Ebix Inc., a software supplier to the insurance industry, is being targeted by activist investor Barington Capital Group LP, which is seeking talks to nominate additional board members.
Barington suggested four independent director nominees including the activist fund’s founder, James Mitarotonda, and requested talks after acquiring a “significant” stake in Ebix, according to a letter dated Nov.11.
Ebix has underperformed its public peers for at least five years, weighed down by unresolved regulatory probes, lawsuits and the need for improved disclosures and governance, Mitarotonda wrote.
“It does not appear to us that the board of directors of Ebix has been taking adequate steps to protect shareholder interests and promptly resolve the concerns,” Mitarotonda said in his letter to Ebix Chairman and Chief Executive Robin Raina.
It’s “imperative that board oversight be improved in order to ensure that shareholder interests are protected and to enhance the company’s credibility with investors, regulators and the marketplace,” he wrote.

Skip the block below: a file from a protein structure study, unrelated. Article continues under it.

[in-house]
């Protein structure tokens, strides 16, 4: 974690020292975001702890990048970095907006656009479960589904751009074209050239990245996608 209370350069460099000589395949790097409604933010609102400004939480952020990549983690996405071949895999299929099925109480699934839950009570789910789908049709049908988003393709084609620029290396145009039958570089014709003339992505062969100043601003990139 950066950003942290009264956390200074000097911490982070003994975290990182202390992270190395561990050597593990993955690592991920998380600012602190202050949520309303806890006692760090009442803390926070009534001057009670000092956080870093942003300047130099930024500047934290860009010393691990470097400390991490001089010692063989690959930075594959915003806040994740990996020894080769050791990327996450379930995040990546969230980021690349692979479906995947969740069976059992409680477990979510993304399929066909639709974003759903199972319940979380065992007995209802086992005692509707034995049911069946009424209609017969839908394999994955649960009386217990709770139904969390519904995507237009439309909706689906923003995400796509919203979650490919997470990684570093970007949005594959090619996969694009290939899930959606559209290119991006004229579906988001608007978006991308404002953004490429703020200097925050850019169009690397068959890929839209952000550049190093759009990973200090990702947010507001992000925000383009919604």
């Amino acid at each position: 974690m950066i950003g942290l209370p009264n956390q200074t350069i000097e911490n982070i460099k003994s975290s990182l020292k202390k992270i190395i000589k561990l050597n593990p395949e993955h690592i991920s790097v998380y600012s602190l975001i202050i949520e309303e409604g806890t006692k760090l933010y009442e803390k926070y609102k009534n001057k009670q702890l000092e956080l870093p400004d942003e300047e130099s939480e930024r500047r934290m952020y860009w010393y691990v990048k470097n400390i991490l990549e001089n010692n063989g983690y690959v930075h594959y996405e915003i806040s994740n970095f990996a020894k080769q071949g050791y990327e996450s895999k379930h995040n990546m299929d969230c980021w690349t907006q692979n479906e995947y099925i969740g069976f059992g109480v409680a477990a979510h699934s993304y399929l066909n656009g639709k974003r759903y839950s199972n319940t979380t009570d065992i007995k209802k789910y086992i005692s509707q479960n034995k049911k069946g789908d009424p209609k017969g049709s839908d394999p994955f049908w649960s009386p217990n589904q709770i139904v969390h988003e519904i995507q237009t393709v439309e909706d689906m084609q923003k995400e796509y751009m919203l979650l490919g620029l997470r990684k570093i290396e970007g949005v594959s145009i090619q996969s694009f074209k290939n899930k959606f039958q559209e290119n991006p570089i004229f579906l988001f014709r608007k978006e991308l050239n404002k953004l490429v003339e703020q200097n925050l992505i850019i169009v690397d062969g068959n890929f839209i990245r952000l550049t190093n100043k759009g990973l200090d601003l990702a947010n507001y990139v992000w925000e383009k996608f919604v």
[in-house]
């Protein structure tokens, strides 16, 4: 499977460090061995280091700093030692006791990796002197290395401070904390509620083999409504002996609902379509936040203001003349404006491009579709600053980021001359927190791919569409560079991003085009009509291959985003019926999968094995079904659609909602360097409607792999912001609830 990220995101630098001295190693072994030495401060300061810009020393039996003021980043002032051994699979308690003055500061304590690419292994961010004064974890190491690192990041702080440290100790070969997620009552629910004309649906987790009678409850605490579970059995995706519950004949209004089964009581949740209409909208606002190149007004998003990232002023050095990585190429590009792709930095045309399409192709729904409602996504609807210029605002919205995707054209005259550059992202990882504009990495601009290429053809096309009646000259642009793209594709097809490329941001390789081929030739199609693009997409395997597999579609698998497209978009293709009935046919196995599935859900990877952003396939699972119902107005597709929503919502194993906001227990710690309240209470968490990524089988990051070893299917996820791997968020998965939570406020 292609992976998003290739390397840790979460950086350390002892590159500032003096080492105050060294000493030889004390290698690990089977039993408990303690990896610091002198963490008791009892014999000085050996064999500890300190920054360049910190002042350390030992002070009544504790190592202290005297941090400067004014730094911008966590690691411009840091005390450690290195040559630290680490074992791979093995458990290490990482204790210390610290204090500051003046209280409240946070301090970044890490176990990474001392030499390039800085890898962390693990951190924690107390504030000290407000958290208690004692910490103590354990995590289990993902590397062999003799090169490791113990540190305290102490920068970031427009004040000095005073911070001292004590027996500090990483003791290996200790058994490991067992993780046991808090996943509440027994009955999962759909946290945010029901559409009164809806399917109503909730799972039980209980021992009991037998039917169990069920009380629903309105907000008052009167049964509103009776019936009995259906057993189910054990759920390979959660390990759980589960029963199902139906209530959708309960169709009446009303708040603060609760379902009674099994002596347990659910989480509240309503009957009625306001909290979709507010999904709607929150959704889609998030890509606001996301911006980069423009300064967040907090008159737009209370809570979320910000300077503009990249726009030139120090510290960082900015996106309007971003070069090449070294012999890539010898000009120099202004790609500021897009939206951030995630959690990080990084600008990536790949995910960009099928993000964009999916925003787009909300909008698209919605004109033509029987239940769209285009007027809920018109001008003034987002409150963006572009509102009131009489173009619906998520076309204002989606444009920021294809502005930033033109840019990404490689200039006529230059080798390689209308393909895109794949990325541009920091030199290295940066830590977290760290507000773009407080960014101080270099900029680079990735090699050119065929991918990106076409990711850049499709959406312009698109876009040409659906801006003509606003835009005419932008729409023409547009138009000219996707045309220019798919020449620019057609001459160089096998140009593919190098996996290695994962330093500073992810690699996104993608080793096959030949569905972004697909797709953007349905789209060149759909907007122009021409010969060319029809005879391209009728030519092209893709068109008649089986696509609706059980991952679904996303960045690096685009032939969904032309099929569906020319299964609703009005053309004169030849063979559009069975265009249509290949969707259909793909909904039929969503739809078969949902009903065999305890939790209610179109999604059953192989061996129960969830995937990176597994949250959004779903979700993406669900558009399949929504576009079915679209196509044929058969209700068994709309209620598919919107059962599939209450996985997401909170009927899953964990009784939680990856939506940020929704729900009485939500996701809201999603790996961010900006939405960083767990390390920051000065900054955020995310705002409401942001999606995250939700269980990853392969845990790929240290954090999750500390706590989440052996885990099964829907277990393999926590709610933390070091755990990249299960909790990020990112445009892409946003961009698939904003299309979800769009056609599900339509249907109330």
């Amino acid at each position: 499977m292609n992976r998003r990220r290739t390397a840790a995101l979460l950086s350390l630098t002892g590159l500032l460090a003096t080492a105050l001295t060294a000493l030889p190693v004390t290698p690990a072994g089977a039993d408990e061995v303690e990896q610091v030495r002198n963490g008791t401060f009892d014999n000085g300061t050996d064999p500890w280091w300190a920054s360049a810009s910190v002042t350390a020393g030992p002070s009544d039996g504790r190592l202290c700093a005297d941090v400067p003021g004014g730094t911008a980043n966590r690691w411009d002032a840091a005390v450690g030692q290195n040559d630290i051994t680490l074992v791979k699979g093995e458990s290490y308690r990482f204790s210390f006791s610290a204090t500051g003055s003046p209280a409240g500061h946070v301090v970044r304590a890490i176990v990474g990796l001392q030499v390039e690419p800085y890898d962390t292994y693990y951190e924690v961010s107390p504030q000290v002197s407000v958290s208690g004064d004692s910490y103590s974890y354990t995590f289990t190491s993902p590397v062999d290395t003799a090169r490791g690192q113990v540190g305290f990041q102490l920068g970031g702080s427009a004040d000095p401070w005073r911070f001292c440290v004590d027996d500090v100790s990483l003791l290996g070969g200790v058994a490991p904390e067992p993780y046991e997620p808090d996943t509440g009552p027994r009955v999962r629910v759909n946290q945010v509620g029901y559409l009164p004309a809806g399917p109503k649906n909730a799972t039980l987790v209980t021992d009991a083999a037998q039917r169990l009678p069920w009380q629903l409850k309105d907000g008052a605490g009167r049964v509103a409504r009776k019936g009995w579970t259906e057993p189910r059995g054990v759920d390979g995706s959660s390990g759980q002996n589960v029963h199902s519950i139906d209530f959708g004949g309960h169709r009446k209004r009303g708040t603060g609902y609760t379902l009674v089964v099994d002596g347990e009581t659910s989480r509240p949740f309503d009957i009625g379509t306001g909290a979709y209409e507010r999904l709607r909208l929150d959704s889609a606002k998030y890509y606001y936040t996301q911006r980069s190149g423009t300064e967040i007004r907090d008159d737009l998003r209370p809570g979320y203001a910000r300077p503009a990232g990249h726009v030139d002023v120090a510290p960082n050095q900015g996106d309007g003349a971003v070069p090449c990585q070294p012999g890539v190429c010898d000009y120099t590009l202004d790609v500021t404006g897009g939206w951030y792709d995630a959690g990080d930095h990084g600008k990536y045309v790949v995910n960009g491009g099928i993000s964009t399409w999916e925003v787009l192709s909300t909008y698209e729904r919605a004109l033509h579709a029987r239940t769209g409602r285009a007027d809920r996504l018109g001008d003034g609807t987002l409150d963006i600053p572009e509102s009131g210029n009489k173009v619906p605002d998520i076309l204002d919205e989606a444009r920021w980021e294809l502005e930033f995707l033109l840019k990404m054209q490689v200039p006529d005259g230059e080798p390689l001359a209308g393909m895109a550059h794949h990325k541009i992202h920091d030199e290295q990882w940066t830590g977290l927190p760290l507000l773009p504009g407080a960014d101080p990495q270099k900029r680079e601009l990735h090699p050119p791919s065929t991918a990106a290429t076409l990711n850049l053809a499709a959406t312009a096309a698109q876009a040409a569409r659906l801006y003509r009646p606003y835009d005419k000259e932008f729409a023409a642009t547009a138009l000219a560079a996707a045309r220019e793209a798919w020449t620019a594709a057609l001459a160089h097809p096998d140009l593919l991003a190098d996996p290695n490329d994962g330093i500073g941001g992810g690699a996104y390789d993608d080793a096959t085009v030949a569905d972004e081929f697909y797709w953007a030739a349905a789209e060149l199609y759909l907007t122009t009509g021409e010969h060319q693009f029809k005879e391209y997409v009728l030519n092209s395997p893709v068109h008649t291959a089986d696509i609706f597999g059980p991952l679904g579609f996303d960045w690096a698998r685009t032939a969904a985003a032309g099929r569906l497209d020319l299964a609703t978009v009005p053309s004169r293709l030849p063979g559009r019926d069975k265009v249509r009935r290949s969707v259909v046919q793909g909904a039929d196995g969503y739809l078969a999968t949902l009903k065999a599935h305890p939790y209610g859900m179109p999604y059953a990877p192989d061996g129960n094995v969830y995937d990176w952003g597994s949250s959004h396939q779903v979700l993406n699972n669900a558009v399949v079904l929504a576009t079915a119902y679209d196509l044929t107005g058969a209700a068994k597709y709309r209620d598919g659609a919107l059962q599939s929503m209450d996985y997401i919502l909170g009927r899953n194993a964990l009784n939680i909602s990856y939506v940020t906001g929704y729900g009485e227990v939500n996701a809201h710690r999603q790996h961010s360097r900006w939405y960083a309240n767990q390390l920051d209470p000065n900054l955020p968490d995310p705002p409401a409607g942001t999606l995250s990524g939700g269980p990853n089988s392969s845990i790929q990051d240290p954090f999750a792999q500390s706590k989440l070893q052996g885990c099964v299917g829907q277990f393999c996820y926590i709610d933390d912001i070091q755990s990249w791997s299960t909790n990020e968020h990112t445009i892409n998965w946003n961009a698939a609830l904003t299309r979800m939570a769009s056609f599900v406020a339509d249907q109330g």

New York-based Barington, co-founded by Mitarotonda, invests in companies it considers undervalued and in need of improvements. The hedge fund recently targeted Darden Restaurants Inc., owner of the Olive Garden chain, alongside fellow activist Starboard Value LP, which last month persuaded investors to replace that company’s entire 12-director board after an unpopular sale of its Red Lobster chain to Golden Gate Capital.
Nasdaq-listed Ebix, based in Atlanta, provides software to insurers in Australia, Brazil, Canada, India, New Zealand, Singapore, the U.S. and U.K. The stock has climbed 6.1 percent this year, giving the company a market value of $572 million.
In today’s letter, Barington questions an abandoned go- private deal with Goldman Sachs Group Inc. The $20-a-share deal was announced May 1, 2013, and terminated June 19 the same year amid regulatory probes and investor lawsuits.
The fund also questions Ebix’s CEO compensation structure, communication on the status of probes, and the company’s “modest” organic revenue growth versus focus on acquisitions, among other issues.
Activist investors generally amass a stake in a company’s public stock and pressure management and directors make changes they believe will boost shareholder returns.
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